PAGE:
WASHINGTON, Dec. 5, 2012 /PRNewswire-USNewswire/ -- Two new studies comparing the retirement holdings of small business owners with those of wage and salary workers show stability in the individual account retirement assets of the small business owners, despite the effects of recessions. While the studies rely on different databases and focus on different subgroups, both reports find that small business owners continue to be significantly less likely to have retirement plans than workers overall.
"These studies give us new information about the ongoing challenge of retirement plan coverage for small business owners," said Chief Counsel for Advocacy Winslow Sargeant. "The fact that business cycle effects appear to be minimal suggests that closing the retirement plan gaps will require longer term strategies by policy makers, plan administrators, and owners."
A new study by Advocacy Economist Jules Lichtenstein finds that having an underwater mortgage did not have a significant effect on the likelihood that a small business owner invested in retirement assets or on the amount accumulated. Financial Viability and Retirement Assets: A Look at Small Business Owners and Private Sector Workers uses 2009 data from the Survey of Income and Program Participation (SIPP) to look at a broad spectrum of individual account retirement assets held by the self-employed and by private sector wage and salary workers age 15 and older. It finds that smaller and more financially vulnerable business owners have less invested in retirement assets than their larger or financially stronger counterparts.
A second study finds both the probability of having a retirement plan and the value of IRA/Keogh accounts to be largely stable through recessions. Retirement, Recessions, and Older Small Business Owners by Tami Gurley-Calvez, Kandice Kapinos, and Donald Bruce, uses the 1992-2010 Health and Retirement Study to focus on individuals nearing retirement. The study finds that older small business owners with IRAs and Keogh accounts are likely to have larger amounts of such assets than comparable private and public sector workers over age 50.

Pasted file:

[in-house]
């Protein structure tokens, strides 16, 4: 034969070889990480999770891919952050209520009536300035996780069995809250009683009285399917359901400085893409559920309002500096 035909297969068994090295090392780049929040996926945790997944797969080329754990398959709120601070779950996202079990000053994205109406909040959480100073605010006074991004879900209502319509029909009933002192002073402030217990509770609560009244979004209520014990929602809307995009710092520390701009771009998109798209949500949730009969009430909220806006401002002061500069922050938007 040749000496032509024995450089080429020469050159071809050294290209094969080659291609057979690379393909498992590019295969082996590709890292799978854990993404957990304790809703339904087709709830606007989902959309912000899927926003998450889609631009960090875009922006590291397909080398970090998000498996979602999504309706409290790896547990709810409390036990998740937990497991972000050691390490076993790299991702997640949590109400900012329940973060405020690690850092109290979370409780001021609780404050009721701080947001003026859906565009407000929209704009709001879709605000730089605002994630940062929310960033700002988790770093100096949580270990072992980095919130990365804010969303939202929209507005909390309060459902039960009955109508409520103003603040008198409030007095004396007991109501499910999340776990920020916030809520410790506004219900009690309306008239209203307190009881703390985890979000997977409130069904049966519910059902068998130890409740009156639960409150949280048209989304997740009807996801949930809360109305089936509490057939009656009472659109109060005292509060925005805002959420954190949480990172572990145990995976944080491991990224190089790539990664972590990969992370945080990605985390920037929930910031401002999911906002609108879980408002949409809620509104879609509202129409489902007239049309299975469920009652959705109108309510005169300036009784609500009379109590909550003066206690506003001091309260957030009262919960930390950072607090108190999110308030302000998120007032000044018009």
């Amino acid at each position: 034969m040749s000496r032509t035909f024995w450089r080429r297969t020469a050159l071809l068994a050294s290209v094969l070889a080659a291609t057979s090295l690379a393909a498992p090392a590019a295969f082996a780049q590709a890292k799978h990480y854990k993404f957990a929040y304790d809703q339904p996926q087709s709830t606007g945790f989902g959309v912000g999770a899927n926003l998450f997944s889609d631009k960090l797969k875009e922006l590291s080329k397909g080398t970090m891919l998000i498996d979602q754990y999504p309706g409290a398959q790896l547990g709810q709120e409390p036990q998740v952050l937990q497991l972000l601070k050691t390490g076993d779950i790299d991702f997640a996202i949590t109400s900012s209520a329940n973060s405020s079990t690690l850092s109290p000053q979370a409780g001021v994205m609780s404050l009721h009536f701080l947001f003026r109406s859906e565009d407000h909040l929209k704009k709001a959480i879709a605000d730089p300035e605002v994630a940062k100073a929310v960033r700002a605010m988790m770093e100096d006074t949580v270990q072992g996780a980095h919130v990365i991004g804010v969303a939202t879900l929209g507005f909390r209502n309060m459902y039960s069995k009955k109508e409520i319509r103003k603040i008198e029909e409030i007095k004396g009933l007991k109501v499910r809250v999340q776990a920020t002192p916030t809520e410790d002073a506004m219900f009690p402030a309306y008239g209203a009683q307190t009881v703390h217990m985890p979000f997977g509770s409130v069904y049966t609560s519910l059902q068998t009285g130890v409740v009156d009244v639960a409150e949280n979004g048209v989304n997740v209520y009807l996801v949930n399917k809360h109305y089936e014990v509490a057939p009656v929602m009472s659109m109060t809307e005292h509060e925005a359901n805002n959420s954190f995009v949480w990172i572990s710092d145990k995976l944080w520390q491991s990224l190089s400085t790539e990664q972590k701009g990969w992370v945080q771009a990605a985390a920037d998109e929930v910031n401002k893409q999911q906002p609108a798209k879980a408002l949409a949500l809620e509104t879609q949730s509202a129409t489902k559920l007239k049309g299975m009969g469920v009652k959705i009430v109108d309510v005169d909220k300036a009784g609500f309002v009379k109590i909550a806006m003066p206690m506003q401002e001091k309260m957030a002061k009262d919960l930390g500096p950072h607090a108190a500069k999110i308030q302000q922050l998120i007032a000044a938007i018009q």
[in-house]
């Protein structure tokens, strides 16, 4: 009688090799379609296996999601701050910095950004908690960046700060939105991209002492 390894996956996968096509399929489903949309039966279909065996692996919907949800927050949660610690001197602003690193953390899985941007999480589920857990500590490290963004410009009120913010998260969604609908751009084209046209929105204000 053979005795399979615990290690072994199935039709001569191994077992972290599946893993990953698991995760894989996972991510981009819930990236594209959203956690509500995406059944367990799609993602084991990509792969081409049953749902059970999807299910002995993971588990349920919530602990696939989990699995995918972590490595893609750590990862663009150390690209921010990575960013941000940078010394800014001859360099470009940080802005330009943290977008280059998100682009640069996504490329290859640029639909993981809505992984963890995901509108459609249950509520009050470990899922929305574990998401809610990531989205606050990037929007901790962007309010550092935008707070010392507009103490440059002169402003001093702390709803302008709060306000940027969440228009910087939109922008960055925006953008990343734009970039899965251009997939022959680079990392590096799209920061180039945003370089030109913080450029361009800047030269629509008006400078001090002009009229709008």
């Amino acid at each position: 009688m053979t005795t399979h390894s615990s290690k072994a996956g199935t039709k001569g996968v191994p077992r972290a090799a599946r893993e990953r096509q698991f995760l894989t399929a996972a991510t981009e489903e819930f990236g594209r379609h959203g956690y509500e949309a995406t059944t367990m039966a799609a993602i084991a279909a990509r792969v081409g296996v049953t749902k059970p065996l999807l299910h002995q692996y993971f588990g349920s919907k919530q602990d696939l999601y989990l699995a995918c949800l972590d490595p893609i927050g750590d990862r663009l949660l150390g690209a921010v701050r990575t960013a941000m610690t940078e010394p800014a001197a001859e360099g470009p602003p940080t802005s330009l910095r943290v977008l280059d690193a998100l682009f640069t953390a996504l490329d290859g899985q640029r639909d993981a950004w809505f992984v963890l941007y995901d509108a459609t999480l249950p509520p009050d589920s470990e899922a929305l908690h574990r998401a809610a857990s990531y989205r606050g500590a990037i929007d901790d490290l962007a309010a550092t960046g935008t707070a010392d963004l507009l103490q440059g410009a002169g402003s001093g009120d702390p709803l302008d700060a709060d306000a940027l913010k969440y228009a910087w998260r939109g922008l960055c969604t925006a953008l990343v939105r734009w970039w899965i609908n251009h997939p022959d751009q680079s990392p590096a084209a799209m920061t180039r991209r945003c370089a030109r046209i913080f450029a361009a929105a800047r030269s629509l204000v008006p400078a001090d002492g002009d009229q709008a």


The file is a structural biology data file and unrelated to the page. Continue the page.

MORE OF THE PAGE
The two studies can be found on the Advocacy website: www.sba.gov/advocacy.
The Office of Advocacy of the U.S. Small Business Administration (SBA) is an independent voice for small business within the federal government. The presidentially appointed and Senate confirmed Chief Counsel for Advocacy advances the views, concerns, and interests of small business before Congress, the White House, federal agencies, federal courts, and state policymakers. Regional advocates and an office in Washington, D.C., support the Chief Counsel's efforts. For more information, visit www.sba.gov/advocacy, or call (202) 205-6533.
Contact: Kathryn Tobias (202) 205-6938
SOURCE The Office of Advocacy of the U.S. Small Business Administration (SBA)